- The acquirer host will interrogate the PAN and determine which card scheme the transaction should be routed to. Once it has determined this, it will forward the transaction to the card scheme via its connection to the card scheme, or possibly via a network acting as an intermediary. The card scheme will forward the transaction to the card issuer which it has identified from the PAN.
- The card issuer receives the transaction and identifies the relevant cardholder account from the PAN.
- The issuer will typically check that the PAN identifies a valid account and that there is a suitable account balance in the case of a purchase transaction. It may also apply other business rules to minimise the possibility of fraud.
- The issuer will then apply the transaction against the cardholder's account. If the cardholder has performed a purchase at the point of sale, then the issuer will check that there is enough funds available to "approve" the transaction.
- Assuming that the transaction is approved by the card issuer and completed by the merchant, the issuer will ultimately draw settlement funds from the cardholder to pay for the purchase transaction.
- The issuer will settle those funds with the card scheme, and the card scheme will settle funds with the acquirer.
- The acquirer will then settle funds to the merchant to close out the transaction cycle.
When the issuer approves the online transaction request in step (6), it then returns a transaction response which includes the approval response (eg. approved or declined), an authorisation ID and other information. This transaction response is returned all the way back to the payment device through the card scheme and acquirer. The payment device will also typically print a transaction receipt which includes the approval result and acts as a record of the transaction for the merchant and cardholder.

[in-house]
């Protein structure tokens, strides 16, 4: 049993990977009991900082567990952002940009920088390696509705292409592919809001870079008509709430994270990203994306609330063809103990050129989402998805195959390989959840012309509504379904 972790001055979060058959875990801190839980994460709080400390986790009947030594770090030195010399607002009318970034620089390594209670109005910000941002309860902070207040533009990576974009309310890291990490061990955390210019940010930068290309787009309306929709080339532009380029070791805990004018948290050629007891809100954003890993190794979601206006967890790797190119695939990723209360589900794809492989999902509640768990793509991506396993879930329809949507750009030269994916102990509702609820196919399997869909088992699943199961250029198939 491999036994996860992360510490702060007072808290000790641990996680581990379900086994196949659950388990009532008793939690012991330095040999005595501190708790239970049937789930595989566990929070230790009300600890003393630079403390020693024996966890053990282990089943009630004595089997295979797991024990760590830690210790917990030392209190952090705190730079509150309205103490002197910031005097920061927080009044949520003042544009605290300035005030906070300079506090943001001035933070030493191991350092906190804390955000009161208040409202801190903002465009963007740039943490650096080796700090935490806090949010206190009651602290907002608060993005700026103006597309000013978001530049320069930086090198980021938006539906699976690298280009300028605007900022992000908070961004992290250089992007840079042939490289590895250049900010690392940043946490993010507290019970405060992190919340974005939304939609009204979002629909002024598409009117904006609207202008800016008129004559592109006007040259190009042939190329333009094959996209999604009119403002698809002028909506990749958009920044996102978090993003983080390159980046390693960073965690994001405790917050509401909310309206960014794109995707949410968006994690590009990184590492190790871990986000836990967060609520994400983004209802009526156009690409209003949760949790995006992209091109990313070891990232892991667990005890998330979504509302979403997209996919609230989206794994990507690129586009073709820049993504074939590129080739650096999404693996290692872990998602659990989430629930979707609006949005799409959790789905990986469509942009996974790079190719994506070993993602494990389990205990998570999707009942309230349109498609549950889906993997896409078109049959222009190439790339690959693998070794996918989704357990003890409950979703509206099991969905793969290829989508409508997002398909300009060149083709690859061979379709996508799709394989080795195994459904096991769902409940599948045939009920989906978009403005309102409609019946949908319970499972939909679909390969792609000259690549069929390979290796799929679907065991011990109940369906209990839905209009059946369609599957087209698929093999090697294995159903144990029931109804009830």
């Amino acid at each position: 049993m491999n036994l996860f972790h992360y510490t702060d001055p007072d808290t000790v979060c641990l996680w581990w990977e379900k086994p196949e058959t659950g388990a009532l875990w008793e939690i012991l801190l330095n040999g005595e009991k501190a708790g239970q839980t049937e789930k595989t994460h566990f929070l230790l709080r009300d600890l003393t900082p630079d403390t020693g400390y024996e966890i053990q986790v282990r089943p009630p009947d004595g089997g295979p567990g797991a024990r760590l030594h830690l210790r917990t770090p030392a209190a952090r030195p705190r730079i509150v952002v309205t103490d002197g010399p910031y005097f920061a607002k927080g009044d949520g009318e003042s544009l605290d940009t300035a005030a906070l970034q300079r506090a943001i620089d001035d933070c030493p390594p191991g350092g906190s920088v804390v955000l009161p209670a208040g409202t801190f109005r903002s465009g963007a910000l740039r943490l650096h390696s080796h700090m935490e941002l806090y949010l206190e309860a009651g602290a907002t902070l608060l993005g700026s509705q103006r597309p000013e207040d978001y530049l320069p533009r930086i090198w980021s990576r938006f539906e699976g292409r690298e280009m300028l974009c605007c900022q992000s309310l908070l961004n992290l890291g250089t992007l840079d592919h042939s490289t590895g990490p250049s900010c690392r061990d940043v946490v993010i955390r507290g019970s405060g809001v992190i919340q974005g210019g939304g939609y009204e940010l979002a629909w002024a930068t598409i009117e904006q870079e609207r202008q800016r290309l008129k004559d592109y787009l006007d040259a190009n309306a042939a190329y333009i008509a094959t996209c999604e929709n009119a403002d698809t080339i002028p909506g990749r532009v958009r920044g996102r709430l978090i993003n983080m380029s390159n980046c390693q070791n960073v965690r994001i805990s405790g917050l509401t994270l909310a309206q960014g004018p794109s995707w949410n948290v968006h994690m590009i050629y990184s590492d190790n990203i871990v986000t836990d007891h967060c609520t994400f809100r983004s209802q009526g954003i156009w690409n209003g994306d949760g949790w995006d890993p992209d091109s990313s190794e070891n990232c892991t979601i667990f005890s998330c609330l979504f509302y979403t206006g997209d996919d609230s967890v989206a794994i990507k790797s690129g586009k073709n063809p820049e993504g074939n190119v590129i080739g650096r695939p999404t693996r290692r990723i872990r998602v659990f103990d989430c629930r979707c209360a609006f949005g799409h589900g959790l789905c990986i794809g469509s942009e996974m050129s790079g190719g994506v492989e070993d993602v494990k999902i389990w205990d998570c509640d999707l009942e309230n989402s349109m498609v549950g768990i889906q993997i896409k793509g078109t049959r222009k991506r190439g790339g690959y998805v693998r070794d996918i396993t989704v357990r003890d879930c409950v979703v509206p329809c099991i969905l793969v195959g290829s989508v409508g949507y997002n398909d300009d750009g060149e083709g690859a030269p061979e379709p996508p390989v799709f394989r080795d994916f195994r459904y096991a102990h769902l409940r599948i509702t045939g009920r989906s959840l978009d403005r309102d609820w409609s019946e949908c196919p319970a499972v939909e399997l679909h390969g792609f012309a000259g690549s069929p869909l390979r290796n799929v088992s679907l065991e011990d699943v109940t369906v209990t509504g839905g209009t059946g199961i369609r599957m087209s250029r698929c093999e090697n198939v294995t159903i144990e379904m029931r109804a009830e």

Although not shown in the diagram, the acquirer will typically perform a clearing and settlement process with the card scheme later in the day. This usually involves the acquirer sending a file of all transactions to be settled by the card scheme with the issuer. The card scheme will also perform a similar process with the card issuer. The successful exchange of clearing files is followed by the card scheme exchange settlement funds ...with the acquirer on the merchant's side of the transaction and the issuer on the cardholder's side.
Steps (7)-(9) show funds being paid by the cardholder to the merchant via the issuer, card scheme and acquirer. This is how the merchant is ultimately reimbursed for the goods or services provided to the cardholder at the place and point of sale.
Four party card scheme model - pros and cons
The card scheme acts as an honest broker between acquirer and issuer, and as a trusted settlement intermediary. It sets operating rules for the participants and enforces compliance. It encourages merchants to accept its card brand and issuers to provide cards to their cardholders. By encouraging both acceptance and issuance, it delivers "network benefits" to everyone involved.
On the other hand, this model also involves a layer of cost that must be paid for. Card schemes charge acquirers and issuers for the benefits of membership and participation, but ultimately these costs are passed onto the merchants and cardholders. Merchants pay merchant services fees, and cardholders pay account and transaction fees, and in the case of credit cards, interest.
The four party card scheme model isn't going anywhere soon. Visa, MasterCard and UnionPay are growing year-on-year as transaction volumes increase. But other players such as Apple and Google (see Should-visa-and-mastercard-be-scared-of-apple-and-google/) and competing technologies (blockchain distributed ledgers) could challenge the traditional card schemes in years to come.
But until then, rest assured that a complex and sophisticated process is occurring behind the scenes to ensure that your card payment completes reliably, securely and swiftly as possible!